Sit. Stay. Speak. …Listen?
It’s no secret that dogs are able to recognize words and understand the semantics behind them — to a point, at least. But how do they do it? A pair of studies from research teams based at Eötvös Loránd University in Budapest, Hungary, and Emory University in Atlanta, Georgia suggest that dogs’ processing of human language isn’t that different from our own.
The Eötvös Loránd University-based team used an MRI scanner to examine brain activity in dogs as handlers spoke a range of phrases to them. Among the phrases spoken were those commonly used for praise toward dogs — such as “good boy!” and “well done!” — as well as arbitrary, neutral phrases that the dogs weren’t likely to understand. Both sets of phrases were spoken in various intonations, including those typically used when rewarding dogs. The researchers found that dogs processed familiar, known words using brain structures in their left hemisphere, regardless of intonation. Tonal information appeared to be processed by structures in the right hemisphere. Combined, structures in both hemispheres were used to determine the semantic nature of the phrases as well as the intent behind them.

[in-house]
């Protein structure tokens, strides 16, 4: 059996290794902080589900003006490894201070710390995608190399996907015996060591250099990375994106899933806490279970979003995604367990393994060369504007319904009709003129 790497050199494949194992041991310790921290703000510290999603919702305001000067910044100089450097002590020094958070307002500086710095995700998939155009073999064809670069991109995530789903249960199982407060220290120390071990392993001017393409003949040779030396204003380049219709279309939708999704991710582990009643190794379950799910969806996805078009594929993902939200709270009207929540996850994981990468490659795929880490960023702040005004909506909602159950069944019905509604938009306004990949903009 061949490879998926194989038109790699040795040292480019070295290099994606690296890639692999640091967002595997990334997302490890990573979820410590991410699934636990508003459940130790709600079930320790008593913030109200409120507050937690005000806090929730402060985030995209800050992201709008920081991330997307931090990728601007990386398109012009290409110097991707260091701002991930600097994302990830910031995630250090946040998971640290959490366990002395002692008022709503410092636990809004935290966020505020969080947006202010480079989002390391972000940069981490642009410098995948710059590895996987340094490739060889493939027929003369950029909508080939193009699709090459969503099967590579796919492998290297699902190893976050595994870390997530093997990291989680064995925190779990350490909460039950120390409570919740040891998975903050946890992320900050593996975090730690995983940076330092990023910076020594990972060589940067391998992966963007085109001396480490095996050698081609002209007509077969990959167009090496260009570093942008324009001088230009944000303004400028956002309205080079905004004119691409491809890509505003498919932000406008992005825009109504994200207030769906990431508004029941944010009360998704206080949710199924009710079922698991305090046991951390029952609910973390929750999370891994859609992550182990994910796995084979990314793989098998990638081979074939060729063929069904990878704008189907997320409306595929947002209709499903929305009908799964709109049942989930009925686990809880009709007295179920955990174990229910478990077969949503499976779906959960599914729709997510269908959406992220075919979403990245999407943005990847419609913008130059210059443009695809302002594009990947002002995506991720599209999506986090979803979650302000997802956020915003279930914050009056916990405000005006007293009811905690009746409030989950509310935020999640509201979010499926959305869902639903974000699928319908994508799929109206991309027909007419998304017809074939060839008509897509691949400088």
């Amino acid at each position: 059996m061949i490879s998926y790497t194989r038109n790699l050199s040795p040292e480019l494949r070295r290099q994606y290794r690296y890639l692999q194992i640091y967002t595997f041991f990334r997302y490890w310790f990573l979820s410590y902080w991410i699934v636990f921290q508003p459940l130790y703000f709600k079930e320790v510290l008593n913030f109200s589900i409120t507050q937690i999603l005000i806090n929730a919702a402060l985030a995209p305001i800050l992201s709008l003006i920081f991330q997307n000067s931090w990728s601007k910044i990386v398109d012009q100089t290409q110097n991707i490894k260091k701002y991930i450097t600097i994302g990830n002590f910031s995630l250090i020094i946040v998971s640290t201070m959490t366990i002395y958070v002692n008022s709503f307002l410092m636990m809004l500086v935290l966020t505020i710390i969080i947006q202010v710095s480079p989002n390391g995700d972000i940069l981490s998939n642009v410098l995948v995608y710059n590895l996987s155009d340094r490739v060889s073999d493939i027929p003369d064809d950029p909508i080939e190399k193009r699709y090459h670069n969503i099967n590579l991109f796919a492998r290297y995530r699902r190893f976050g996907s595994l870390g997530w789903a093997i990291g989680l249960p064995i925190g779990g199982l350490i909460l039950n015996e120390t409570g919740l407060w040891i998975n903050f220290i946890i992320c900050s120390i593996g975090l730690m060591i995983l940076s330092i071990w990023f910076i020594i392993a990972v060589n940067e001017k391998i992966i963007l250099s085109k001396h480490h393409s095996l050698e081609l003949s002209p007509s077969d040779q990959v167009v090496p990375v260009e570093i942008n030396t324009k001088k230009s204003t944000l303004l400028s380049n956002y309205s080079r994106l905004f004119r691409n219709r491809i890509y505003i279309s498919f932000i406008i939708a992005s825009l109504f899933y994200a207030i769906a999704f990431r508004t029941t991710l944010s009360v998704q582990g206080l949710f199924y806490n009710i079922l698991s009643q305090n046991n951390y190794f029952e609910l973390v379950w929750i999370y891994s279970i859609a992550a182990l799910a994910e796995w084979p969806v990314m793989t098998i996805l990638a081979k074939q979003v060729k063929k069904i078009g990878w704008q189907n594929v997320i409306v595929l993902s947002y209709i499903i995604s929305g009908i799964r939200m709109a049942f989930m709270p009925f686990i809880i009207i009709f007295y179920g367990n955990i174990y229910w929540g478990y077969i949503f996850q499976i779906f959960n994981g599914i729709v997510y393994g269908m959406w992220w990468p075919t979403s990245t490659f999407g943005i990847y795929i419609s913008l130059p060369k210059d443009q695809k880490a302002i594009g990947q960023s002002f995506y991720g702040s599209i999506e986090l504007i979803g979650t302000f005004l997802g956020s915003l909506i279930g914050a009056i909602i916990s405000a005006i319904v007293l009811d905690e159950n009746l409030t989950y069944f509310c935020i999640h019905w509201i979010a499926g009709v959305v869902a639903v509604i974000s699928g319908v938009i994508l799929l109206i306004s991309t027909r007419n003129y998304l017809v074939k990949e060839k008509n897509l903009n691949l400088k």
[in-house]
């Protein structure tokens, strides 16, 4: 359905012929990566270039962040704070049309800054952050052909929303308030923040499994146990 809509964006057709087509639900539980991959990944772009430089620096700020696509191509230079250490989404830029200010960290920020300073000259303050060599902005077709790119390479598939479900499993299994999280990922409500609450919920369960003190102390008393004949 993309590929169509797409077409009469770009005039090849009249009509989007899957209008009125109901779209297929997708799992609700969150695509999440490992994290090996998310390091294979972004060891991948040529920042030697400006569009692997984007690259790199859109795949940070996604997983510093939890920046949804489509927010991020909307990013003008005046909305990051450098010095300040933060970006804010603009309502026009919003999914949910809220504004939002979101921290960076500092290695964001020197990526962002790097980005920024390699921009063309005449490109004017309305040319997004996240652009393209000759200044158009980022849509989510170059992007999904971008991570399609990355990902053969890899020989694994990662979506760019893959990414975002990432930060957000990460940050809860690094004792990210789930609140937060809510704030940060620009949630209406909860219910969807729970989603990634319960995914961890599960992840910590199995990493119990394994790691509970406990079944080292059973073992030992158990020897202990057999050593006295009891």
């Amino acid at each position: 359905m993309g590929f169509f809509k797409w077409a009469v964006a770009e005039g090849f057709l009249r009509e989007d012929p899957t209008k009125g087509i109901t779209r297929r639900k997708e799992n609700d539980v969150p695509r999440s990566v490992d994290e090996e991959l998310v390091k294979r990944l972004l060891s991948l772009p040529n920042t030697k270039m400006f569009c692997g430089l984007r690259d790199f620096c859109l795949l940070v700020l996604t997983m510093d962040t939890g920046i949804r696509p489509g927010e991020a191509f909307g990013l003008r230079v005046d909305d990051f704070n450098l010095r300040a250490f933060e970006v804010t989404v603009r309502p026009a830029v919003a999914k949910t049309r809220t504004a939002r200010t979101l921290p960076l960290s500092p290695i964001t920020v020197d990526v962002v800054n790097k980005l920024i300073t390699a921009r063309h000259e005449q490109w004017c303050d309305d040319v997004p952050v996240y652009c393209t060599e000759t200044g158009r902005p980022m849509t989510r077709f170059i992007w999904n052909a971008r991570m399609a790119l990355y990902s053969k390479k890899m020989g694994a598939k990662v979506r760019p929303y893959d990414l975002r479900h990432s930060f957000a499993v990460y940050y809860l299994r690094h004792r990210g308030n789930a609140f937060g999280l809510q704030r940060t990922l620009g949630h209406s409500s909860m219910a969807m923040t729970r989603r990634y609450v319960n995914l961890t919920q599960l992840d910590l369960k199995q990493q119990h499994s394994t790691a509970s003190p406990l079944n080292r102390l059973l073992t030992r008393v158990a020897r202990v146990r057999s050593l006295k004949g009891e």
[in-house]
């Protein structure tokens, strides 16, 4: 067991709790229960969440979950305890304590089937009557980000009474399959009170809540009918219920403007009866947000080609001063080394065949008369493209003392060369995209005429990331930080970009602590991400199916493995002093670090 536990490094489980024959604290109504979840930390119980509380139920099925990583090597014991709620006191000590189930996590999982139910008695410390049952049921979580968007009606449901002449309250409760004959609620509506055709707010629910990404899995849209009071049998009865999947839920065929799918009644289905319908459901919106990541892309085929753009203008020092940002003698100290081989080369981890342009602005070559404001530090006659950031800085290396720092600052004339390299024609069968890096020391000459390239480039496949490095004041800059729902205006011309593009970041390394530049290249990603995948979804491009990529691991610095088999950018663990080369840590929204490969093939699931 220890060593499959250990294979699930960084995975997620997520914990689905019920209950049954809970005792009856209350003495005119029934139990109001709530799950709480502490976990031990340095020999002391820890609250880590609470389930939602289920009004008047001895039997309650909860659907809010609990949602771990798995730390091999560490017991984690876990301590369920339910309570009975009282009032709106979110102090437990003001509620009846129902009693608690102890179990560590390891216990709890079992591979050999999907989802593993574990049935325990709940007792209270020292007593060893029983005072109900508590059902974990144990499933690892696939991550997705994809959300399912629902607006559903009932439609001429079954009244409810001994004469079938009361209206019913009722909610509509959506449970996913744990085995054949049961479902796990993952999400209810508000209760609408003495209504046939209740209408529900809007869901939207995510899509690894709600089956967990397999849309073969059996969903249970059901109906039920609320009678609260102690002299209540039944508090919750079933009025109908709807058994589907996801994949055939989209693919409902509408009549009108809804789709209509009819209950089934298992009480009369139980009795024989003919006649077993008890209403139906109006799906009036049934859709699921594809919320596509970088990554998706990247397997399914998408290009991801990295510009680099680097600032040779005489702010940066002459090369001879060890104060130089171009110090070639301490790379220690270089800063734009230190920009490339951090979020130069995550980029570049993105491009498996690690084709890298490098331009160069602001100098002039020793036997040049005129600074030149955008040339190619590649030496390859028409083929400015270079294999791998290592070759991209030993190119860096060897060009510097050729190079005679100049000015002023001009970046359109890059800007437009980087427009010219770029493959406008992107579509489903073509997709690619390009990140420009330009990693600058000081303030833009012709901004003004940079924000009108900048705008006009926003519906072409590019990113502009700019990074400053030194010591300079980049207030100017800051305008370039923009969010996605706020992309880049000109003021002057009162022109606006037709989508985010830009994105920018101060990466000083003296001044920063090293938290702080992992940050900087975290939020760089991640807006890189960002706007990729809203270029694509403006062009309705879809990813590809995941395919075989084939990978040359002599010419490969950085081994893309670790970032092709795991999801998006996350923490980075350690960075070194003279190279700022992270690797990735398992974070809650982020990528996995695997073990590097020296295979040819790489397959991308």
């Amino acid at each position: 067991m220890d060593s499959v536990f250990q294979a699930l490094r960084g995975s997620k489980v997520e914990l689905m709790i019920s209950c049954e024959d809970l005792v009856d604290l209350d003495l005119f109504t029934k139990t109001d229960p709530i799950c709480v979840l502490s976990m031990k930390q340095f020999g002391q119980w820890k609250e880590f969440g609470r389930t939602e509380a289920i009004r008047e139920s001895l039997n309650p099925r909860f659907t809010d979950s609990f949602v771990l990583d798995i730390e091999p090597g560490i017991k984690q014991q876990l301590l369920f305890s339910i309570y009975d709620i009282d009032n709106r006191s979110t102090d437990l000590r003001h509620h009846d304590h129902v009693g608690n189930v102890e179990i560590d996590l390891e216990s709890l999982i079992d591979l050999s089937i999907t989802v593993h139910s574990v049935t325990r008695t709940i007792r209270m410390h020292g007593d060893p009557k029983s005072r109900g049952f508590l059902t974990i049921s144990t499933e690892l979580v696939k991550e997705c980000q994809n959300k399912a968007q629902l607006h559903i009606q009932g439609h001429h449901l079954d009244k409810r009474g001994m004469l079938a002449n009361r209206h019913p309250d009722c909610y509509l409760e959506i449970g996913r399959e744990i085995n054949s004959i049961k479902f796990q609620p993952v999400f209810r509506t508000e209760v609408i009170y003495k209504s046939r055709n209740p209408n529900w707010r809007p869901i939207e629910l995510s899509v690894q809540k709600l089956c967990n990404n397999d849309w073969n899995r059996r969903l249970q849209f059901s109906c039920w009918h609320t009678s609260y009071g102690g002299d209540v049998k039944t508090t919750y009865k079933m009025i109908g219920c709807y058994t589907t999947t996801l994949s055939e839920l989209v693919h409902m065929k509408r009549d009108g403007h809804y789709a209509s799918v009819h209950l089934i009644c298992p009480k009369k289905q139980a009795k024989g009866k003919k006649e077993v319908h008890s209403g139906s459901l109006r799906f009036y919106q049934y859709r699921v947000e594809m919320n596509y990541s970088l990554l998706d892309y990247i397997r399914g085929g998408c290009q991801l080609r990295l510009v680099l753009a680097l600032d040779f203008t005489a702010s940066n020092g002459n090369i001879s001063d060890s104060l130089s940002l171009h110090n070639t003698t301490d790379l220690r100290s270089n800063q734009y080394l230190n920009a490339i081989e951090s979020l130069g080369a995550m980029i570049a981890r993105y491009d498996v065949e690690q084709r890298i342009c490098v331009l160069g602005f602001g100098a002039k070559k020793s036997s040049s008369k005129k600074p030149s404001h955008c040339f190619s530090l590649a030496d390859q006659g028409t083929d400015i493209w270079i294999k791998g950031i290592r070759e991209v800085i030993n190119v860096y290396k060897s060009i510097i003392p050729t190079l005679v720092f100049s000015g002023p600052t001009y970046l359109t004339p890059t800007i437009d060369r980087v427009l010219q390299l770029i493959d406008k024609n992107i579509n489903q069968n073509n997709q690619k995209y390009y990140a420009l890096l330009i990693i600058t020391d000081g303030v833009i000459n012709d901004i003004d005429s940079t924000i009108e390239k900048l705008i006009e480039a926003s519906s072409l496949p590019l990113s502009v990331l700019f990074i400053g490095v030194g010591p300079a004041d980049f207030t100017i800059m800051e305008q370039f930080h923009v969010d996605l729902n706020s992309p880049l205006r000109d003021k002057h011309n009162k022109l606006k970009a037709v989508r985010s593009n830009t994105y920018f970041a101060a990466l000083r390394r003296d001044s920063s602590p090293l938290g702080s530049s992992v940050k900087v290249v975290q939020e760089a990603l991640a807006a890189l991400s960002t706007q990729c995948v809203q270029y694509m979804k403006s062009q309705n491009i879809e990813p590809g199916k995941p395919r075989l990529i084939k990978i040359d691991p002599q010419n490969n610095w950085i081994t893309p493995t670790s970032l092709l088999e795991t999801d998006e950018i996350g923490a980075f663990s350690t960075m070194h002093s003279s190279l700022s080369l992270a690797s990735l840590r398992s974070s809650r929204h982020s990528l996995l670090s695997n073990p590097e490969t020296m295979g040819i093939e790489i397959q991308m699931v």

The results suggest that dogs process speech in a manner that is not unlike the way humans process speech.
Meanwhile, the Emory-based research team conducted a similar study using dogs in MRI scanners, only instead of arbitrary phrases, the researchers used dogs’ toys and a combination of known names for them and nonsense words. Dogs were shown their toys and researchers said either the correct name for the toy or a nonsense word. When a nonsense word was spoken, dogs tended to show greater activity in structures used for auditory processing than when the correct word was spoken.
The researchers have hypothesized that dogs show greater neurological activity when presented with unfamiliar words because their brains are trying to make sense of the new “word” and understand how it relates to known concepts — in this case, their toys.
“Dogs may have varying capacity and motivation for learning and understanding human words, but they appear to have a neural representation for the meaning of words they have been taught, beyond just a low-level Pavlovian response.”
— Gregory Berns, Director, Center for Neuropolicy, Emory University
Together, the two studies suggest that dogs are not only able to develop a limited understanding of words and phrases, but that they do so in a way that is remarkably similar to the ways humans understand language as well.